Tuesday 2 August 2016

Smart Ball (SNES review)

Developer: Game Freak, System Sacom
Publisher: Sony Imagesoft
Released: 1992

Smart Ball is a platform game that was first released in Japan as Jerry Boy (1991).

You play as a Prince (turned jelly bean) and across eight levels your mission is to reverse the spell and rescue Princess Emi. The move-set is unique and includes the abilities to stick to walls, or even stretch yourself to kill enemies. There's also numerous power-ups including Jump (increases your vertical leap) and Lead (heavy ball you can throw as a projectile). The controls are decent but they're also slippery, meaning it's easy to overshoot platforms. Similar to Psycho Fox (1989, Master System) momentum is key to successfully leaping from one ledge to another so a run-up is always required. Where the game really shines is in the sheer number of options you have for attacking enemies, and the enjoyment (and replayability) comes from testing which weapon works best in certain scenarios. The level design is above average and I like how each level (and similarly each act) is substantially different; variety was clearly the developer's goal and they succeeded for the most part. Clever moments include having to stick to the side of a platform to avoid a moving barrier (that would otherwise throw you into a pit), and the underground tunnels where you need to navigate through a series of pipes. The best part is the truly inspired World 4 where the action takes place on the moon while you smoothly rotate around! The bosses don't pose much of a challenge but each is unique (especially the giant, mechanical fish!) and it's fun working out their attack patterns using different methods. Musically, the excellent mixture of energetic and sombre tracks remind me of Donkey Kong Country (1994, SNES).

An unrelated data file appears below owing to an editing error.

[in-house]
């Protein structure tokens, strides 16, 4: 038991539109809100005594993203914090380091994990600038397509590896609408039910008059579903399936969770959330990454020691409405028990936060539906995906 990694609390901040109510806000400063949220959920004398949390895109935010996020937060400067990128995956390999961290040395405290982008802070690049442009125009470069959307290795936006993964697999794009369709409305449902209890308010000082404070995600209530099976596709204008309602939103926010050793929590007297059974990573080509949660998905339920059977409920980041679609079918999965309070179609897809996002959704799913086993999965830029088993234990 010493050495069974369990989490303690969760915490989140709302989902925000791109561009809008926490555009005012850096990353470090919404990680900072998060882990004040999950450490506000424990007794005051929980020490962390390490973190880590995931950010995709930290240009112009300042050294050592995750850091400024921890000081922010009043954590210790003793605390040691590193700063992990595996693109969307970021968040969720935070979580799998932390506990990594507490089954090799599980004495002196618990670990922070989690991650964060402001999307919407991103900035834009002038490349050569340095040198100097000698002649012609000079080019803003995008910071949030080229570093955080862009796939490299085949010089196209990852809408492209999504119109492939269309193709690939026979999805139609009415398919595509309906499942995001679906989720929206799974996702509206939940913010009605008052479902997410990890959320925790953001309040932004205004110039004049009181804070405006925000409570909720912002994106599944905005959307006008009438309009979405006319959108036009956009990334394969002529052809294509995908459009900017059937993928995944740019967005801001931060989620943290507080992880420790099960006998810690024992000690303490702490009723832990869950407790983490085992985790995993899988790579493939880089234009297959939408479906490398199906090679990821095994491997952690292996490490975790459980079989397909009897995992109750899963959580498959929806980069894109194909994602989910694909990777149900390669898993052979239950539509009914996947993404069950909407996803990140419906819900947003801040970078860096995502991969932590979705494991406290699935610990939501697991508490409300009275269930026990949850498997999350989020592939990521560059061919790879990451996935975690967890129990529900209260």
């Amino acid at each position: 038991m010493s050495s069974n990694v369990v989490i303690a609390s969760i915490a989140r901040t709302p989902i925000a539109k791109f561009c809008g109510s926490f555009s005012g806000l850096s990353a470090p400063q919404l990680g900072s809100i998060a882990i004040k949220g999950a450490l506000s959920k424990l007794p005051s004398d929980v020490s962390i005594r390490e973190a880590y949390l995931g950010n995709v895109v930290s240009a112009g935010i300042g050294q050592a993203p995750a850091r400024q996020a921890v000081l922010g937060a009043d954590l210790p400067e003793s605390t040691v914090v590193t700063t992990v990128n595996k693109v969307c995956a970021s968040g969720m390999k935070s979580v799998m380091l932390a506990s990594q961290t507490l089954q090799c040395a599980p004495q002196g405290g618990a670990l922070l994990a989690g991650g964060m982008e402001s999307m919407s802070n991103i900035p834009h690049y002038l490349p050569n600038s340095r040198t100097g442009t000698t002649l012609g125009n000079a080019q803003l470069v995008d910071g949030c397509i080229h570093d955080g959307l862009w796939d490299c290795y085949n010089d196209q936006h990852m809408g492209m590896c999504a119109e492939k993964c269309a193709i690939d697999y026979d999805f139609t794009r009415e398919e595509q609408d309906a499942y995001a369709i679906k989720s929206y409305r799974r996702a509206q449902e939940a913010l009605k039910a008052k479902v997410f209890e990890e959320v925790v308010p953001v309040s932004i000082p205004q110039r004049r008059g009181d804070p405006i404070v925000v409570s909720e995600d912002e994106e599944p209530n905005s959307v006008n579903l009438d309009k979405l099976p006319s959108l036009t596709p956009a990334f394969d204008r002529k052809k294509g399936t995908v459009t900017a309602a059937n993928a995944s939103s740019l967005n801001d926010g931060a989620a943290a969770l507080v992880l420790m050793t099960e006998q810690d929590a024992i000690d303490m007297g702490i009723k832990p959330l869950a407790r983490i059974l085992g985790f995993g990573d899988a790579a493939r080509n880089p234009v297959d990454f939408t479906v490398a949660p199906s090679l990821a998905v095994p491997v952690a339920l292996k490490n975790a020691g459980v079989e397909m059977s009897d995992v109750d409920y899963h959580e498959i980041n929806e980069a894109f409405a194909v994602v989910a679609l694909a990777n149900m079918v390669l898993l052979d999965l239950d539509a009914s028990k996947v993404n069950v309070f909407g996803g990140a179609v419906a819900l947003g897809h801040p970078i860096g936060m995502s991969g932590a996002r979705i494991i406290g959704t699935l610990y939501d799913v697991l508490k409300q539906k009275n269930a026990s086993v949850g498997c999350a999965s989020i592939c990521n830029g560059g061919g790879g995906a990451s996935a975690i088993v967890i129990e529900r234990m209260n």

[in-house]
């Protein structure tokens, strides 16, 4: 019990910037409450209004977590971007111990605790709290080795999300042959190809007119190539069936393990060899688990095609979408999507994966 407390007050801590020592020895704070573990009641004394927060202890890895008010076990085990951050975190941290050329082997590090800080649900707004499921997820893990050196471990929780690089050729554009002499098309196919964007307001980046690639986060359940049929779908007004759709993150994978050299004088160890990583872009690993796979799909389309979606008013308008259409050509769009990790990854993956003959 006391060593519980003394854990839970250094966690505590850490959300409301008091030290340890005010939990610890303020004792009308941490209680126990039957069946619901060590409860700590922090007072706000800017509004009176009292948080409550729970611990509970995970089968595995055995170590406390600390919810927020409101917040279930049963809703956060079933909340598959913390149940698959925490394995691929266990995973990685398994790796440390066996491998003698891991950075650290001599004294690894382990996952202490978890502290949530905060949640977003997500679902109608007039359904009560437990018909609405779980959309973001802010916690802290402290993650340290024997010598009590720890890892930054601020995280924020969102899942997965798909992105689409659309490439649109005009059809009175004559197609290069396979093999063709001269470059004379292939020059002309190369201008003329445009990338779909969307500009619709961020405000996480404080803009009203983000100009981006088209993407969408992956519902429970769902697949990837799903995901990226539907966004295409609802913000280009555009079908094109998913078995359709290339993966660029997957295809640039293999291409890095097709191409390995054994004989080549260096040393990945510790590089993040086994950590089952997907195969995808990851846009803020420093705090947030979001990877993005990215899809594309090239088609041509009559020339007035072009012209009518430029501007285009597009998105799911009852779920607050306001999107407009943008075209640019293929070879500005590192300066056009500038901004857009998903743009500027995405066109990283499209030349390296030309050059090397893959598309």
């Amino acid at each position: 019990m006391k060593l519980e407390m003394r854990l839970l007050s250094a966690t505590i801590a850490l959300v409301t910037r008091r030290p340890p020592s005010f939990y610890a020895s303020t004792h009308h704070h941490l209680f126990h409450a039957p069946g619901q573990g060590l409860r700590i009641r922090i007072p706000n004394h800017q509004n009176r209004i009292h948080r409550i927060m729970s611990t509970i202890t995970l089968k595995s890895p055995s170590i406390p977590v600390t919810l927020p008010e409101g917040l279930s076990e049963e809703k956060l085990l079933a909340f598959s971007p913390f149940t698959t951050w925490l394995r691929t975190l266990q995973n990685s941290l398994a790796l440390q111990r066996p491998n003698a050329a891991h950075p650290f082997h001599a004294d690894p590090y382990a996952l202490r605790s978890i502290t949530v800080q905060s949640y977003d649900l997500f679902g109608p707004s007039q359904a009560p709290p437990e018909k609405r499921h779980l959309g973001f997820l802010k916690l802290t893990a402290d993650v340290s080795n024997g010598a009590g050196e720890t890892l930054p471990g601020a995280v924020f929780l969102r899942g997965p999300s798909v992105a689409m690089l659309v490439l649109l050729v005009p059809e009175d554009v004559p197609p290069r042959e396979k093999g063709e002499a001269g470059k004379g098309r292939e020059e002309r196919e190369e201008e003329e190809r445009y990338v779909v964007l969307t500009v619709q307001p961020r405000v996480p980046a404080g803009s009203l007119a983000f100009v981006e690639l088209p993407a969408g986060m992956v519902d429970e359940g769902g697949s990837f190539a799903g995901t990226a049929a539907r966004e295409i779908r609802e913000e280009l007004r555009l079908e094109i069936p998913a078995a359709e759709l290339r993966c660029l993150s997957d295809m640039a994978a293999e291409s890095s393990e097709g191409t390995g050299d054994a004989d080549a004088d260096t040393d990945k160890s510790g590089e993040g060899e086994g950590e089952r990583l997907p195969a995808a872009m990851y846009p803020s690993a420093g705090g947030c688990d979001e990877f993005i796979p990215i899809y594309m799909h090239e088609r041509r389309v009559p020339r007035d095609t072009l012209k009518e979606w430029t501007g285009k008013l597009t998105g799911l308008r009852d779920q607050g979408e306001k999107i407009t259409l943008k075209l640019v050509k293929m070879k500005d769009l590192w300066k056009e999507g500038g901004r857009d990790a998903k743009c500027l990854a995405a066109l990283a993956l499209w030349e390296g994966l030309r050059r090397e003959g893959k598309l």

Smart Ball is one of the most unique platformers I've played and while it does have some control issues it's still a fantastically diverse game. It gives you tons of freedom to experiment with both the weapons and environment and its playful style encourages you to return to its world for repeated play-throughs.
Random trivia: A sequel was planned for release on the Super Famicom in Japan but it was ultimately cancelled; a prototype ROM is now available online.

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